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Article # 234
Address at the Presentation of Long Term Service Jewels

Author: M.W.Bro.Justice Devindar Gupta    Posted on: Tuesday, February 27, 2007
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[Grand Lodge of India honours the brethren, who have completed uninterrupted 25, 40, 50, 60 and 70 years of service to Freemasonry, with the presentation of the corresponding Long Term Service Jewel. The presentation is made in a Lodge Meeting with an inspiring ritual.  At the Joint Meeting of Seven Lodges in Mumbai on January 17 th  this year,  M.W. Grand  Master presented  50 Years Long Term Service Jewel to R.W.Bro.D.D.Khetani, 40 Years LT.S.Jewel to three brethren and 25 years L.T.S.Jewel to 17 brethren. He delivered an inspiring address at the said meeting, expatiating Masonic Ethics and Code of Conduct. The said address is posted here. We thank M.W.Grand Master for the gracious permission granted to us to post the address in this website. Please read on . . .]

Dear Brethren,

I am indeed happy to be amongst you on this somewhat unique occasion when I find as many as seven Lodges having joined together for presentation of L.T.S Jewels to 21 brethren.  As far as I recollect, there has never been an occasion, when so many L.T.S Jewels have been presented in one combined ceremony like this.  According to tradition and protocol only 50 years and above L.T.S. jewels are to be presented personally by the Grand Master. Presentation of 40 and 25 years L.T.S. jewels is the prerogative of the Regional Grand Master. Regional Grand Master R.W.Bro. Vasudev Masurekar has been kind enough to give this privilege to me.

I find that on this occasion, besides R.W.Bro.D.D.Khetani of Lodge Noshir Mehta No.246 who has received his 50 years LTS Jewel today, there are 3 brethren who are recipients of 40 years LTS Jewel and the remaining 17  brethren the 25 years LTS Jewel.   Between them, they have a total cumulative Masonic experience of nearly 600 years!  I am sure that each one of them must have found that experience rich and rewarding, not only for themselves, but also for those with whom they were associated during all these years.

The ceremony of the presentation of the Long Term Service Jewels and the solemnity of the occasion should, I feel, be an occasion for us to ponder once again on the beneficial influence of Freemasonry on our lives and rededicate ourselves afresh for practicing and spreading  of Masonic principles. It is also an occasion for us to think and ponder over some of the problems facing us to-day. One of this is adherence to the ethics and code of conduct.

What has happened to the ethics revered and generally followed in the past? Code sections and various time honoured regulations are being misinterpreted or ignored in attempts to increase membership. Lack of respect for the views of others and like matters is disturbing the harmony in Lodges and is becoming more frequent.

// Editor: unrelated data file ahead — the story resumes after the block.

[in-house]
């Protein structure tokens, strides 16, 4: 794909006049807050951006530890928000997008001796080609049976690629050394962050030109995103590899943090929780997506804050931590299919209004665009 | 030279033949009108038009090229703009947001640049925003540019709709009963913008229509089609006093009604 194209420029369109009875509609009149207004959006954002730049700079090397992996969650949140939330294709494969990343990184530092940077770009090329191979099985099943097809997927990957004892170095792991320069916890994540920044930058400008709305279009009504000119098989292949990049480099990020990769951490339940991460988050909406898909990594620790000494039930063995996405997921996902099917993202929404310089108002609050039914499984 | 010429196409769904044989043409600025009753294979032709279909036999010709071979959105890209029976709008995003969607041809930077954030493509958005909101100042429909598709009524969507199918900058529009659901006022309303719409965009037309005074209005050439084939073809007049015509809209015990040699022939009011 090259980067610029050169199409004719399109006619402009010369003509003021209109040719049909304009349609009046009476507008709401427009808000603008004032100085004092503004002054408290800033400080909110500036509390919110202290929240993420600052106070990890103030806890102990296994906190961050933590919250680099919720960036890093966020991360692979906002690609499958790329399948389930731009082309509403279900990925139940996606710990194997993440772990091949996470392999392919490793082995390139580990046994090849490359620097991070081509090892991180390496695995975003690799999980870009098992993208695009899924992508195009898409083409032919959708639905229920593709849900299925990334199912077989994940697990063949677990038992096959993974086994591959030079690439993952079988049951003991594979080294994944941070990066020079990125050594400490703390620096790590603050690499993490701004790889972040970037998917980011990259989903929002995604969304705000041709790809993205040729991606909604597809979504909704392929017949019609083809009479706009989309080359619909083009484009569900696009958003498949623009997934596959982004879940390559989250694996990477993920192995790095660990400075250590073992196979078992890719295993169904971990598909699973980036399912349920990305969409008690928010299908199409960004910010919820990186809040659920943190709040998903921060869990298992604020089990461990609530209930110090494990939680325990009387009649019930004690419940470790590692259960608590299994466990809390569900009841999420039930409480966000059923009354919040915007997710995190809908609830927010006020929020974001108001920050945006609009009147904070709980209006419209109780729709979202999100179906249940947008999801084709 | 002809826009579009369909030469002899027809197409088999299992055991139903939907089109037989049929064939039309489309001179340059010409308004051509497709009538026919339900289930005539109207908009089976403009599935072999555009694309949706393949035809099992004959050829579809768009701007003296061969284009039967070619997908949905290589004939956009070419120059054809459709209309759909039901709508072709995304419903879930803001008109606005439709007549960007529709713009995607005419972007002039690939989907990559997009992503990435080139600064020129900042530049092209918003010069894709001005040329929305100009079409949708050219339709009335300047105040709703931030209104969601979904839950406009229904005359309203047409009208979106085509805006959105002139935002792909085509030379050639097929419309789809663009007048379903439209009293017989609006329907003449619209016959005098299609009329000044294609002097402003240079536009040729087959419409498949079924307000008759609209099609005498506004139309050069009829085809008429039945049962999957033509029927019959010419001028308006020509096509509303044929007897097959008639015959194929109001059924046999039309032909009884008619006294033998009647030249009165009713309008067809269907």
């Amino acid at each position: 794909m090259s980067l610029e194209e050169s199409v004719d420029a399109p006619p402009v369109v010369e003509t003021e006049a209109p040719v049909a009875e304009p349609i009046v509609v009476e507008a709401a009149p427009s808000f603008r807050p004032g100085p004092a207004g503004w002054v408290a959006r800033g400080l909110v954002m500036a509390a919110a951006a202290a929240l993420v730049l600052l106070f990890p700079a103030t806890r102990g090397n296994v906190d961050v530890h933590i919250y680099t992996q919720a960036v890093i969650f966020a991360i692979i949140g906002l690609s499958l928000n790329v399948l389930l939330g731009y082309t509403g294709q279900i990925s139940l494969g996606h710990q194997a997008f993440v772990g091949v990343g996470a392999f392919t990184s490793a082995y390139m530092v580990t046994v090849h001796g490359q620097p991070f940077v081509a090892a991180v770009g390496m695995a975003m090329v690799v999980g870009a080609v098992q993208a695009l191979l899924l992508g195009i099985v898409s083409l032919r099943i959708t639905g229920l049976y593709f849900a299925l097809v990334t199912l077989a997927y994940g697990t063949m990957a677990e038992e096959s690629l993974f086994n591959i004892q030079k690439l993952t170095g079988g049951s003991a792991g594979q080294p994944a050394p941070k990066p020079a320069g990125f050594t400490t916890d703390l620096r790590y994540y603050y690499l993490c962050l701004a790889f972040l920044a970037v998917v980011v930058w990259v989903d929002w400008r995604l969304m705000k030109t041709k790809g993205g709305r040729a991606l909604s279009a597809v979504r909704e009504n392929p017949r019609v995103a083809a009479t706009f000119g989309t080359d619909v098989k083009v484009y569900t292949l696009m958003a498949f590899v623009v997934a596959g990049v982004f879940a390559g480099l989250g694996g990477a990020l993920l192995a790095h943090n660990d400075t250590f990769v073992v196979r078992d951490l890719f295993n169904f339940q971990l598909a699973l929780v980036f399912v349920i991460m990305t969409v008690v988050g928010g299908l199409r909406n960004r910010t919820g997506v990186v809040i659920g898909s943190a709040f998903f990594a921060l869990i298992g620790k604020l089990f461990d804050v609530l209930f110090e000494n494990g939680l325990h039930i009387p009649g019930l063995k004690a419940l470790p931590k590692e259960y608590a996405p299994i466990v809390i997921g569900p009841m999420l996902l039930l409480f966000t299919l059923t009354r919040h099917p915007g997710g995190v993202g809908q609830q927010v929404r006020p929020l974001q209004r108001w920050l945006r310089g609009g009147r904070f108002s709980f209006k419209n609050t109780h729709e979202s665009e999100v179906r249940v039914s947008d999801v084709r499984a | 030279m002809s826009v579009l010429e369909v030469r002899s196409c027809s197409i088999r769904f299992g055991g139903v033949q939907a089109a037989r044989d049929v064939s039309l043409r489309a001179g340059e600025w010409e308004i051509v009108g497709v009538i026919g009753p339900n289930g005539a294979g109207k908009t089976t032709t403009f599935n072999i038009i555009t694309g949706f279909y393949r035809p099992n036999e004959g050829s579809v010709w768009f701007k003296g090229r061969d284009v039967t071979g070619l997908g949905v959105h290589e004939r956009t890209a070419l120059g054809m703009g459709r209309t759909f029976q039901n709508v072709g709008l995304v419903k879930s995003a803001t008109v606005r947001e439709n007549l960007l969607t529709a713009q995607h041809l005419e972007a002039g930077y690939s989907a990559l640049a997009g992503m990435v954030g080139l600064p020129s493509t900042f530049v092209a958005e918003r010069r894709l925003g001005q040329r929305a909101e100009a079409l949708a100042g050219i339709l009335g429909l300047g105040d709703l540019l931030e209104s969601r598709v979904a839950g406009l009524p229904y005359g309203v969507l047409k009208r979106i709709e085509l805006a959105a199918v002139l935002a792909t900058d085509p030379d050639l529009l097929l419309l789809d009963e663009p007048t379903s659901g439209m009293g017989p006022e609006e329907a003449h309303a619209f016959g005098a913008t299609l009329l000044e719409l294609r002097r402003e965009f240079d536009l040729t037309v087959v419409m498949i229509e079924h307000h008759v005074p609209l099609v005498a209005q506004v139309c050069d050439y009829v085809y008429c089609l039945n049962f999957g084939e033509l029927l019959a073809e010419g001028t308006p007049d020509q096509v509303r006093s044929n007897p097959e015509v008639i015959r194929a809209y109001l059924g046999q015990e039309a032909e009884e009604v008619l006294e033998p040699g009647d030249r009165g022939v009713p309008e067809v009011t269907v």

Not too long ago, conduct was self-imposed. It sprang from core beliefs. Agreements used to be made solely by the shaking of hands and a Freemason's word was his bond. Trust and adherence to Truth was the standard of conduct for most Freemasons. This sense of honour is largely unobserved and probably not comprehended by much of our Fraternity nowadays. Freemasons, however, are supposed to be ethical before they become Freemasons and, as such, are taught to think and act ethically.

Bobby Jones, the noted golfer, who often called penalties on himself once, remarked to one, who praised him for this and other acts of sportsmanship - "You might as well praise a man for not breaking into banks. There is only one way to play this game and that's by the rules". The principle behind this simple observation should be self-evident to all right thinking people.

There are many other instances in history of men with a firm understanding of and adherence to ethics. One in particular involves Socrates, the Greek Philosopher, who, when advised by Crito to escape from prison to avoid his sentence of death, asked several Questions. He asked - "are we to say that we are never intentionally to do wrong …… or is doing wrong always evil and dishonourable …?” Crito answered "Yes. He then asked - "Ought a man to do what he admits to be right …...” Crito again answered "Yes". He finally asked - "Do you imagine that a state can subsist ………in which the decisions of law have no power, but are set aside and overthrown by individuals?” The answer Socrates received to this was "No". Thus Socrates accepted his death sentence, even though believing it to be unjust, rather than violate the law himself. He had made an agreement with the State that he would duly obey its laws, and had not sought to change them. Socrates thus valued his oath and obligations as sacred and, not having sought to change the laws of his State, obeyed them. Can Freemasons do less involving laws that do not endanger their lives, but merely how they manage them? Can they not be expected to obey their oaths and obligations and abide by the laws of the Craft, especially if they have taken no action to change them?

Honor, along with duty, form the bedrock of human character. Today, many who see an injustice or are dissatisfied with a status do nothing. Others betray the right. Toleration of misconduct makes the person who tolerates equally guilty of malfeasance. Ethics, rules, unlike most laws, are observed only by ethical people, who don't need them. Honour codes are meaningless to individuals without a sense of  honour. Freemasons, who breach the Constitution and Ordinances of their Grand Lodge, or the By-laws of their Lodges, not only violate their obligations, but are individuals without a sense of honour. Those who have knowledge of those breaches and do nothing are likewise guilty of malfeasance. An observation of such inherently immoral action is set forth in the Volume of the Sacred Law, "For what is a man profited, if he shall gain the whole world and lose his own soul?”